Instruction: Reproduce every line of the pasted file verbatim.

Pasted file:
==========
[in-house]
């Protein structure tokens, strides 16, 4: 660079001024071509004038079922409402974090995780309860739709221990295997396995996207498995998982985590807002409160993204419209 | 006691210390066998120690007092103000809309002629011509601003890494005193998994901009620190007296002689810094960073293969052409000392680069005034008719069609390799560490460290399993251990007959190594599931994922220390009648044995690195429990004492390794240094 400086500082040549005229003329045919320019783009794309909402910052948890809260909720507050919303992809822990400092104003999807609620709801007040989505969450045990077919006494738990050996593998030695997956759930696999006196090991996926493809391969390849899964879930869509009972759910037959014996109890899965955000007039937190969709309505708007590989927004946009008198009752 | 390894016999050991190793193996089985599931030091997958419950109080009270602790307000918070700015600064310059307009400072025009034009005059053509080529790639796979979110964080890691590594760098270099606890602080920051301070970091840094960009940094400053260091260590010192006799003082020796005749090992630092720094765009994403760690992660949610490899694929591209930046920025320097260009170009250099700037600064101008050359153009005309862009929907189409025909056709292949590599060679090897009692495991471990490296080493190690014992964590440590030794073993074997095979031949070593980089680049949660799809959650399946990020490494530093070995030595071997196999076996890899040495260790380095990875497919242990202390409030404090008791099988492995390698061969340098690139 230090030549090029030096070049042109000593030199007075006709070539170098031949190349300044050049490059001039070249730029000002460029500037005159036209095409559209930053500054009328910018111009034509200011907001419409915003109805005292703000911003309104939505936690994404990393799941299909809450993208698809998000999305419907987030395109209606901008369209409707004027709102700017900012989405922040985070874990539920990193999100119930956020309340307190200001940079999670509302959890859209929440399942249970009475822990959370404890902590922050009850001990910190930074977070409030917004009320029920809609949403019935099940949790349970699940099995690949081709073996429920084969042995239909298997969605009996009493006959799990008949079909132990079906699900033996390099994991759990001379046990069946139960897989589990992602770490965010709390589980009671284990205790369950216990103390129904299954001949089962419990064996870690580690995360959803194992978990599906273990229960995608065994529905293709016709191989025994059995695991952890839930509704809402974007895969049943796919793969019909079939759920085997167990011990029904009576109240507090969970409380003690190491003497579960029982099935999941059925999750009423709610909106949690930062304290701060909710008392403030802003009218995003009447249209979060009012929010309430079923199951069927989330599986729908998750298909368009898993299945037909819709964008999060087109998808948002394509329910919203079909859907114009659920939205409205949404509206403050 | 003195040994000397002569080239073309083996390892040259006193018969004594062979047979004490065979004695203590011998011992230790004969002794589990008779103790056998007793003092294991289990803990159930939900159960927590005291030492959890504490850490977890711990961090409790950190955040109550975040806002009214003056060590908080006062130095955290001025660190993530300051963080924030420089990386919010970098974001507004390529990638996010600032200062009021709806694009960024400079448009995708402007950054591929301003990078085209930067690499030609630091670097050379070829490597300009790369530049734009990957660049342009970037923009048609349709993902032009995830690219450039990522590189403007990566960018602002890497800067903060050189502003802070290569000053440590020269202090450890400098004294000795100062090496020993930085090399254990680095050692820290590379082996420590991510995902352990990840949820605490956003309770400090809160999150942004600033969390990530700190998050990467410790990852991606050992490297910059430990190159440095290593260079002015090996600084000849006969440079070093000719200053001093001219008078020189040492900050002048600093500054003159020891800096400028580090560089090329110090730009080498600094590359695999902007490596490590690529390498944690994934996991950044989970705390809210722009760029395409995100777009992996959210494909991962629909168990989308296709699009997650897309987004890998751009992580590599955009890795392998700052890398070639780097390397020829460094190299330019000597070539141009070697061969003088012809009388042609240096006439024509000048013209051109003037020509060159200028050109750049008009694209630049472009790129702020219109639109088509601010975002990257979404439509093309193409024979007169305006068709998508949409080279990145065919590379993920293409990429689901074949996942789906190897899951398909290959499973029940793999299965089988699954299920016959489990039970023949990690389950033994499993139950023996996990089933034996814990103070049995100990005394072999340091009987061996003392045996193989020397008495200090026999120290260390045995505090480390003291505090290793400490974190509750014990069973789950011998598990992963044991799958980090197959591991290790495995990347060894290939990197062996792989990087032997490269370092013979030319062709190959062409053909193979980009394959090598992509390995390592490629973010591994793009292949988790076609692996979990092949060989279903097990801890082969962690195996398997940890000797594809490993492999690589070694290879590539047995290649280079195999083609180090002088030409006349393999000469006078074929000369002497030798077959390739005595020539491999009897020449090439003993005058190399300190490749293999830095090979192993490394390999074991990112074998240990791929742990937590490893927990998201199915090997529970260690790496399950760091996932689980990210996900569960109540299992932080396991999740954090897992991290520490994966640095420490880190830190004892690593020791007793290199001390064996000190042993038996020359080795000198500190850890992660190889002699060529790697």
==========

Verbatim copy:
[in-house]
């Protein structure tokens, strides 16, 4: 660079001024071509004038079922409402974090995780309860739709221990295997396995996207498995998982985590807002409160993204419209 | 006691210390066998120690007092103000809309002629011509601003890494005193998994901009620190007296002689810094960073293969052409000392680069005034008719069609390799560490460290399993251990007959190594599931994922220390009648044995690195429990004492390794240094 400086500082040549005229003329045919320019783009794309909402910052948890809260909720507050919303992809822990400092104003999807609620709801007040989505969450045990077919006494738990050996593998030695997956759930696999006196090991996926493809391969390849899964879930869509009972759910037959014996109890899965955000007039937190969709309505708007590989927004946009008198009752 | 390894016999050991190793193996089985599931030091997958419950109080009270602790307000918070700015600064310059307009400072025009034009005059053509080529790639796979979110964080890691590594760098270099606890602080920051301070970091840094960009940094400053260091260590010192006799003082020796005749090992630092720094765009994403760690992660949610490899694929591209930046920025320097260009170009250099700037600064101008050359153009005309862009929907189409025909056709292949590599060679090897009692495991471990490296080493190690014992964590440590030794073993074997095979031949070593980089680049949660799809959650399946990020490494530093070995030595071997196999076996890899040495260790380095990875497919242990202390409030404090008791099988492995390698061969340098690139 230090030549090029030096070049042109000593030199007075006709070539170098031949190349300044050049490059001039070249730029000002460029500037005159036209095409559209930053500054009328910018111009034509200011907001419409915003109805005292703000911003309104939505936690994404990393799941299909809450993208698809998000999305419907987030395109209606901008369209409707004027709102700017900012989405922040985070874990539920990193999100119930956020309340307190200001940079999670509302959890859209929440399942249970009475822990959370404890902590922050009850001990910190930074977070409030917004009320029920809609949403019935099940949790349970699940099995690949081709073996429920084969042995239909298997969605009996009493006959799990008949079909132990079906699900033996390099994991759990001379046990069946139960897989589990992602770490965010709390589980009671284990205790369950216990103390129904299954001949089962419990064996870690580690995360959803194992978990599906273990229960995608065994529905293709016709191989025994059995695991952890839930509704809402974007895969049943796919793969019909079939759920085997167990011990029904009576109240507090969970409380003690190491003497579960029982099935999941059925999750009423709610909106949690930062304290701060909710008392403030802003009218995003009447249209979060009012929010309430079923199951069927989330599986729908998750298909368009898993299945037909819709964008999060087109998808948002394509329910919203079909859907114009659920939205409205949404509206403050 | 003195040994000397002569080239073309083996390892040259006193018969004594062979047979004490065979004695203590011998011992230790004969002794589990008779103790056998007793003092294991289990803990159930939900159960927590005291030492959890504490850490977890711990961090409790950190955040109550975040806002009214003056060590908080006062130095955290001025660190993530300051963080924030420089990386919010970098974001507004390529990638996010600032200062009021709806694009960024400079448009995708402007950054591929301003990078085209930067690499030609630091670097050379070829490597300009790369530049734009990957660049342009970037923009048609349709993902032009995830690219450039990522590189403007990566960018602002890497800067903060050189502003802070290569000053440590020269202090450890400098004294000795100062090496020993930085090399254990680095050692820290590379082996420590991510995902352990990840949820605490956003309770400090809160999150942004600033969390990530700190998050990467410790990852991606050992490297910059430990190159440095290593260079002015090996600084000849006969440079070093000719200053001093001219008078020189040492900050002048600093500054003159020891800096400028580090560089090329110090730009080498600094590359695999902007490596490590690529390498944690994934996991950044989970705390809210722009760029395409995100777009992996959210494909991962629909168990989308296709699009997650897309987004890998751009992580590599955009890795392998700052890398070639780097390397020829460094190299330019000597070539141009070697061969003088012809009388042609240096006439024509000048013209051109003037020509060159200028050109750049008009694209630049472009790129702020219109639109088509601010975002990257979404439509093309193409024979007169305006068709998508949409080279990145065919590379993920293409990429689901074949996942789906190897899951398909290959499973029940793999299965089988699954299920016959489990039970023949990690389950033994499993139950023996996990089933034996814990103070049995100990005394072999340091009987061996003392045996193989020397008495200090026999120290260390045995505090480390003291505090290793400490974190509750014990069973789950011998598990992963044991799958980090197959591991290790495995990347060894290939990197062996792989990087032997490269370092013979030319062709190959062409053909193979980009394959090598992509390995390592490629973010591994793009292949988790076609692996979990092949060989279903097990801890082969962690195996398997940890000797594809490993492999690589070694290879590539047995290649280079195999083609180090002088030409006349393999000469006078074929000369002497030798077959390739005595020539491999009897020449090439003993005058190399300190490749293999830095090979192993490394390999074991990112074998240990791929742990937590490893927990998201199915090997529970260690790496399950760091996932689980990210996900569960109540299992932080396991999740954090897992991290520490994966640095420490880190830190004892690593020791007793290199001390064996000190042993038996020359080795000198500190850890992660190889002699060529790697």